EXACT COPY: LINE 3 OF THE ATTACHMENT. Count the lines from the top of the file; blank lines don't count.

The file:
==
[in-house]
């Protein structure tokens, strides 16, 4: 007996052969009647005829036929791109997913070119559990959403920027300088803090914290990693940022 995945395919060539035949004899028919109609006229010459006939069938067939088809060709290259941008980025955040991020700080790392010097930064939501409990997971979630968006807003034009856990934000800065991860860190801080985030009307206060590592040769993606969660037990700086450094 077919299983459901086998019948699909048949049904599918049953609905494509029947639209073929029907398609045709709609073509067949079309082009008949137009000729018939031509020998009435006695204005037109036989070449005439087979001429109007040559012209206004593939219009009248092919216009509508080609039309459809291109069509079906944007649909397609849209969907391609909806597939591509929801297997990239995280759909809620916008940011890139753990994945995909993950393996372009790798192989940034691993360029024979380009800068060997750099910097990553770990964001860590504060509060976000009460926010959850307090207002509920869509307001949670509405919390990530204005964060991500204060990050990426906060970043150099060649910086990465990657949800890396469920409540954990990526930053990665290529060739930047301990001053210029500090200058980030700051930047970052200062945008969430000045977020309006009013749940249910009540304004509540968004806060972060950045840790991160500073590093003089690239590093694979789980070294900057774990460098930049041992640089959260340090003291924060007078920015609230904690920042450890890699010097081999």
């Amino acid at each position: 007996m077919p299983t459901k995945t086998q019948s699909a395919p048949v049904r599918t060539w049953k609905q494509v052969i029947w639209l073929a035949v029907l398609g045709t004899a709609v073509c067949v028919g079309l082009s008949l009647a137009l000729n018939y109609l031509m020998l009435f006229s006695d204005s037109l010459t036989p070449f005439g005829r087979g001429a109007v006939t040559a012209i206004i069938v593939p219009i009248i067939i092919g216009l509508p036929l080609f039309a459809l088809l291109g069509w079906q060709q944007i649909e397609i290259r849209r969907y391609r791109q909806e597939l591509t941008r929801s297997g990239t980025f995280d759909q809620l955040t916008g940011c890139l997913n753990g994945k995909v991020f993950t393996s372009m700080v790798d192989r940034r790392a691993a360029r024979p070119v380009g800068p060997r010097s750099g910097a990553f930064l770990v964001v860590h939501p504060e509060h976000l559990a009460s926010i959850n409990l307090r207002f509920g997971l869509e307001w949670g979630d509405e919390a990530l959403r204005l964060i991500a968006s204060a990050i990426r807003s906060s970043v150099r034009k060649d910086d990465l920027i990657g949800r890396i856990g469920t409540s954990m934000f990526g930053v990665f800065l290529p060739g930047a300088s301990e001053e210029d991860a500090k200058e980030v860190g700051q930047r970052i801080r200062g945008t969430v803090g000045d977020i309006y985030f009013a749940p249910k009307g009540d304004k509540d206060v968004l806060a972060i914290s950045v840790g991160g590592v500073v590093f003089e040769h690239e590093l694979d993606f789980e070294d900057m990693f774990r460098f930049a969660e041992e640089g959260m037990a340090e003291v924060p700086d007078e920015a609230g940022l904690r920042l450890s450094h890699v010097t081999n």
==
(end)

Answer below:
């Amino acid at each position: 007996m077919p299983t459901k995945t086998q019948s699909a395919p048949v049904r599918t060539w049953k609905q494509v052969i029947w639209l073929a035949v029907l398609g045709t004899a709609v073509c067949v028919g079309l082009s008949l009647a137009l000729n018939y109609l031509m020998l009435f006229s006695d204005s037109l010459t036989p070449f005439g005829r087979g001429a109007v006939t040559a012209i206004i069938v593939p219009i009248i067939i092919g216009l509508p036929l080609f039309a459809l088809l291109g069509w079906q060709q944007i649909e397609i290259r849209r969907y391609r791109q909806e597939l591509t941008r929801s297997g990239t980025f995280d759909q809620l955040t916008g940011c890139l997913n753990g994945k995909v991020f993950t393996s372009m700080v790798d192989r940034r790392a691993a360029r024979p070119v380009g800068p060997r010097s750099g910097a990553f930064l770990v964001v860590h939501p504060e509060h976000l559990a009460s926010i959850n409990l307090r207002f509920g997971l869509e307001w949670g979630d509405e919390a990530l959403r204005l964060i991500a968006s204060a990050i990426r807003s906060s970043v150099r034009k060649d910086d990465l920027i990657g949800r890396i856990g469920t409540s954990m934000f990526g930053v990665f800065l290529p060739g930047a300088s301990e001053e210029d991860a500090k200058e980030v860190g700051q930047r970052i801080r200062g945008t969430v803090g000045d977020i309006y985030f009013a749940p249910k009307g009540d304004k509540d206060v968004l806060a972060i914290s950045v840790g991160g590592v500073v590093f003089e040769h690239e590093l694979d993606f789980e070294d900057m990693f774990r460098f930049a969660e041992e640089g959260m037990a340090e003291v924060p700086d007078e920015a609230g940022l904690r920042l450890s450094h890699v010097t081999n």